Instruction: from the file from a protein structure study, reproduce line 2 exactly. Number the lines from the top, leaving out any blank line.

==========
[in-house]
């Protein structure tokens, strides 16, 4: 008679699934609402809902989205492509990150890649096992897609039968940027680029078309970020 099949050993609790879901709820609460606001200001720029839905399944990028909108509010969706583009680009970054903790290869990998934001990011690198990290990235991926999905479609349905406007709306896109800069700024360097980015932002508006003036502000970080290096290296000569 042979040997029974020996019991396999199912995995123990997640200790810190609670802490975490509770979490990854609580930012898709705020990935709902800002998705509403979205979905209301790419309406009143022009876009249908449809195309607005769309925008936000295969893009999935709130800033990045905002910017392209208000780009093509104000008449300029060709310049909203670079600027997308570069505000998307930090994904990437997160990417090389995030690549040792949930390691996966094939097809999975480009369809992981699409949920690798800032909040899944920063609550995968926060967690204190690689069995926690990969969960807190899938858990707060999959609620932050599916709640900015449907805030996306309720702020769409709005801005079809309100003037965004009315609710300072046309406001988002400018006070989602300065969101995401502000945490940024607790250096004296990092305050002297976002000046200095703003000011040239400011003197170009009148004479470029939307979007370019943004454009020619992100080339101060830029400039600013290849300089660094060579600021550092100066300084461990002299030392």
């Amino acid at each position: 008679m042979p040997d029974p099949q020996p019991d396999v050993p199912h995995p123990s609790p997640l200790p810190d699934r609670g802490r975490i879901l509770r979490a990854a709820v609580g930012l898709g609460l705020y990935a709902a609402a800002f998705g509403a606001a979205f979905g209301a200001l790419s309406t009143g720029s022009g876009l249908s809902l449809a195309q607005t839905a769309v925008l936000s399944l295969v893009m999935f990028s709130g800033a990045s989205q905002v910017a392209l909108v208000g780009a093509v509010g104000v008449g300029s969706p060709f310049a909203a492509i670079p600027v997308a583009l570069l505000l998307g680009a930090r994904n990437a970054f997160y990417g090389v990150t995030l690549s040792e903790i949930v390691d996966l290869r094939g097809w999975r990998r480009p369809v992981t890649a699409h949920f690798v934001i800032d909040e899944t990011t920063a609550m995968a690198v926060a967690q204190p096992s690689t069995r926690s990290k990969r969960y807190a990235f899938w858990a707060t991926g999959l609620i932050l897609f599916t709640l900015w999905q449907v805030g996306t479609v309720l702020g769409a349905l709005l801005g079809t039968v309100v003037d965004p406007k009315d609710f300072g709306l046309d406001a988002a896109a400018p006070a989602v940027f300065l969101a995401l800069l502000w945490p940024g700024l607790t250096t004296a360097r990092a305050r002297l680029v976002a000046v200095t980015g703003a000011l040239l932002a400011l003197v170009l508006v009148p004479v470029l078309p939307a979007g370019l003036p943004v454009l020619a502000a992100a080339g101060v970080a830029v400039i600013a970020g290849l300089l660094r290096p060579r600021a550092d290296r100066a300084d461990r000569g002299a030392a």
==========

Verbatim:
């Protein structure tokens, strides 16, 4: 008679699934609402809902989205492509990150890649096992897609039968940027680029078309970020 099949050993609790879901709820609460606001200001720029839905399944990028909108509010969706583009680009970054903790290869990998934001990011690198990290990235991926999905479609349905406007709306896109800069700024360097980015932002508006003036502000970080290096290296000569 042979040997029974020996019991396999199912995995123990997640200790810190609670802490975490509770979490990854609580930012898709705020990935709902800002998705509403979205979905209301790419309406009143022009876009249908449809195309607005769309925008936000295969893009999935709130800033990045905002910017392209208000780009093509104000008449300029060709310049909203670079600027997308570069505000998307930090994904990437997160990417090389995030690549040792949930390691996966094939097809999975480009369809992981699409949920690798800032909040899944920063609550995968926060967690204190690689069995926690990969969960807190899938858990707060999959609620932050599916709640900015449907805030996306309720702020769409709005801005079809309100003037965004009315609710300072046309406001988002400018006070989602300065969101995401502000945490940024607790250096004296990092305050002297976002000046200095703003000011040239400011003197170009009148004479470029939307979007370019943004454009020619992100080339101060830029400039600013290849300089660094060579600021550092100066300084461990002299030392």